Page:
How to Take Better Vacation Photos

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Vacation time is ramping up around the world, folks are dusting off their camera and bringing their photography skills out of hibernation.  So what will be different this year?  Will you snap the same wide-angle, all-encompassing shots you took last year?  Or are you ready to take your vacation photography to the next level?  Let’s assume you want to increase the quality of your photography and leave the tourist shooting to, well, the tourists.  Here are some tips to improve your shots with little to know cost.

Perspective

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Perspective is everything, your composition skills could be spot on but if you’re only shooting from eye height, standing up, your photographs will come out looking sub-par.  Get low, get high, shoot sideways and underneath things, be creative.  When you stare out at a beautiful landscape ask yourself what it is that draws you to it.  Is it the color, the contrast, the lines, or a particular subject?  Once you’ve isolated the point of interest, try to capture that in your frame without encompassing everything.  Use leading lines or some sort of frame to emphasize what it is that you saw that made it a photo worth taking.

Using reflections and the fork to tell a story (photograph was taken with an iPhone and unedited)
Using the reflections on the table and the fork to tell a story (photograph was taken with an iPhone and unedited)

For example, try to compose photographs that tell a story without showing the entire scene.  Almost like reading the front cover of a book at the book store, they always have the most interesting points of the book on the cover to entice you to buy/read the book.  You want to try to do the same thing with your photograph.

Filters

There is no easier way to capture a photograph that sticks out from the herd than by using a lens filter.  I’m not talking about Instagram filters or cheap camera phone filters that make your photographs look like crap.  I’m talking about high quality filters that go on the end of your camera lens.  If you’re not familiar with all your filter options and what they do read my Camera Lens Filter Guide here.

There are three filters you should never leave home without, the polarizing filter, the neutral density filter, and the graduated neutral density filter.  Yes, I did not mention the UV filter… UV filters were created to protect analog cameras from the damaging UV rays messing up your film.  Camera’s these days are not as sensitive (if at all) to UV rays and I’d argue the filter actually does more harm than good.  Remember, any glass you put in front of your lens will degrade your image slightly (or a lot if it’s a cheap filter).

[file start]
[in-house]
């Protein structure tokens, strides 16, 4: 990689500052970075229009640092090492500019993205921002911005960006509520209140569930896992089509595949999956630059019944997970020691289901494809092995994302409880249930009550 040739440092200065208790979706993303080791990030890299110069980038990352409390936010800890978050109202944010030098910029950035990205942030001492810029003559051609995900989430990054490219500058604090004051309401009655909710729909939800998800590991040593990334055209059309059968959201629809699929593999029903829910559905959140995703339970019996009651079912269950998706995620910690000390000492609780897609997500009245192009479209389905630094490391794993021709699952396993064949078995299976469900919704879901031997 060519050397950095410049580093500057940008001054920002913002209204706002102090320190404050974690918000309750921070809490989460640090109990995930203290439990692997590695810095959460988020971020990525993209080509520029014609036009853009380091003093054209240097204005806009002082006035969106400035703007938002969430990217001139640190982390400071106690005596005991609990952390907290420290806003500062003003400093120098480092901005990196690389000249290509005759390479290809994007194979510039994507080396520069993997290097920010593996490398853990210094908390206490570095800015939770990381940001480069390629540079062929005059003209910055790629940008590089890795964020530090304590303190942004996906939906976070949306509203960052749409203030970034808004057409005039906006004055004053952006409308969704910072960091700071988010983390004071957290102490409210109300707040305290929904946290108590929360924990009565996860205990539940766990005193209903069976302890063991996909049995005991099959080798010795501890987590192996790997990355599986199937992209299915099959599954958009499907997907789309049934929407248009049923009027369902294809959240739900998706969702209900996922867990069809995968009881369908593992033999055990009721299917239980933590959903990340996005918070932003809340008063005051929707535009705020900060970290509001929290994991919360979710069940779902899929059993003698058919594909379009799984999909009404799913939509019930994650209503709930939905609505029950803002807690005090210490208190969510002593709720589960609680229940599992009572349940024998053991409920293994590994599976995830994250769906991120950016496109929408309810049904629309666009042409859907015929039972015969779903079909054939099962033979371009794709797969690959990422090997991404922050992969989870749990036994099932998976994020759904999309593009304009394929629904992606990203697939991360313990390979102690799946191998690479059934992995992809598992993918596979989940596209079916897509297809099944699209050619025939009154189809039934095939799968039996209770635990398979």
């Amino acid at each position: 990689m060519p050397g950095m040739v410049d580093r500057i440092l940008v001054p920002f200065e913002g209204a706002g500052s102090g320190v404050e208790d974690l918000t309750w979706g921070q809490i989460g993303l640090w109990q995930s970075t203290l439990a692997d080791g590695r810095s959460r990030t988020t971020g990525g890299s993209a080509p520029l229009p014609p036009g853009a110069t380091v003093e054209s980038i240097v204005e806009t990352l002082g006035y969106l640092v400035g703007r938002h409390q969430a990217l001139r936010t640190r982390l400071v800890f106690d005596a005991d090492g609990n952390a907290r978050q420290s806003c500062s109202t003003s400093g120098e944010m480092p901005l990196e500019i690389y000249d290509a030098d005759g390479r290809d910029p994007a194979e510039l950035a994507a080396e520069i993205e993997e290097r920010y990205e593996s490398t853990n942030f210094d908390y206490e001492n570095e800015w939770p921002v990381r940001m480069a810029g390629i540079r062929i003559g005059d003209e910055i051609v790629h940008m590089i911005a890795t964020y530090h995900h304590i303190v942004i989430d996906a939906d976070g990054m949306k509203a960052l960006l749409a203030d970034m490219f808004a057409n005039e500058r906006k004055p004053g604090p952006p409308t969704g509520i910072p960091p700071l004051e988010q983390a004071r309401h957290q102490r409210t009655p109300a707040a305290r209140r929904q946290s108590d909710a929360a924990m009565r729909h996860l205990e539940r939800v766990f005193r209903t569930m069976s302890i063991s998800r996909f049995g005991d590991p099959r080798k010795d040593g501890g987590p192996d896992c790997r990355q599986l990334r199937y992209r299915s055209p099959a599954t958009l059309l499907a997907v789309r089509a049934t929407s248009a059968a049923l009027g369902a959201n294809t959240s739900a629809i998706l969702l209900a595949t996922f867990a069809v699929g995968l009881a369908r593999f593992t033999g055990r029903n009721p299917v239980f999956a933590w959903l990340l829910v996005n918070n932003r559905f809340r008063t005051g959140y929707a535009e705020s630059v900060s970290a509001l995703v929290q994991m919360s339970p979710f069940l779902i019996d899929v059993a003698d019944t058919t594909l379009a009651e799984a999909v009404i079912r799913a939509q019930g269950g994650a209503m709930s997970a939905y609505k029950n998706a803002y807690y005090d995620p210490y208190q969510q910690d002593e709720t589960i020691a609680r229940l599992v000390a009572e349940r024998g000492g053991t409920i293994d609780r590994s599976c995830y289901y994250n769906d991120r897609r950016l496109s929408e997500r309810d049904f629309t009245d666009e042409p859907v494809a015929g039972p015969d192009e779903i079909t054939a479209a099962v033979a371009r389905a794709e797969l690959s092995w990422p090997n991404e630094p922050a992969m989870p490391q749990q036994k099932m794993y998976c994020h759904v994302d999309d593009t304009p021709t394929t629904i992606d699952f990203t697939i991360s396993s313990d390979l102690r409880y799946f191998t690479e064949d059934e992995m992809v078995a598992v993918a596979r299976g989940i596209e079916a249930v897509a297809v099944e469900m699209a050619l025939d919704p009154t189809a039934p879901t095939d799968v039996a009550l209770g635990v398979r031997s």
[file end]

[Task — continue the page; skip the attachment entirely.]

The neutral density filter is one of my favorite filters (used in the photo at the beginning of this article as well as below this paragraph).  Neutral density filters give your photographs an artistic look that is impossible to replicate in any photo editing software.  You are able to slow your shutter speed down on bright sunny days to capture water and cloud movement in a way that would otherwise be impossible.  Think about the photographs you see where the water looks like a mist, that is a neutral density filter.  Below is an example of a 10 stop neutral density filter, the camera settings were ISO 200, 12mm, f/11, 213 seconds.

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Always Have a Camera

It doesn’t matter the quality of your camera, just always have one.  You never know what interesting thing will happen when you’re out and about, especially if you are in a new area you’ve never visited before.  The photo below was taken in Kauai, Hawaii on the way to Walmart (they really are everywhere), had I not had a camera I would not have captured this beautiful photograph.  (I’ve left this photo unedited, it’s as it was right off of the iPhone camera).  If you look really close you’ll see a faint second rainbow on the left… double rainbow anyone?

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Get off the Beaten Path

I’d lay a pretty good amount of money down on your photos looking drab if you take them from “lookouts” designed for tourists.  These areas were designed in areas where there is the risk you’ll walk right off the edge while pressing your peepers (that is slang for eyeballs, pervs) into your camera.  I like finding the lookouts because they show me where I need to avoid shooting from.  The photograph taken from the lookout area is the equivalence of baking a cookie with a cookie cutter.  Hundreds of cookies came before yours and hundreds of the same will come after.  Break the mold, throw on a pair of hiking boots and get your butt off the beaten path.

That is unless you are actually taking a picture of the path…  (even the photograph below was a hike (about 2 miles from tourist area) up a “hazardous cliff” trail.

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The long exposure photographs, path photograph, as well as the hazardous cliff photo were taken with the Olympus OM-D E-M5 and the Panasonic H-HS12035 LUMIX G X VARIO 12-35mm/F2.8 ASPH X Series Lens.  The OMD is hands down the best travel camera I have come across and there are only two professional micro four thirds lenses available for it, the 12-24mm is one of them.  If you’d like to learn more about the Olympus camera you can read my review titled Best Travel Camera.  The rainbow and outdoor dining photographs were taken with the iPhone 5.

Did I miss anything?  Please feel free to share in the comments below.

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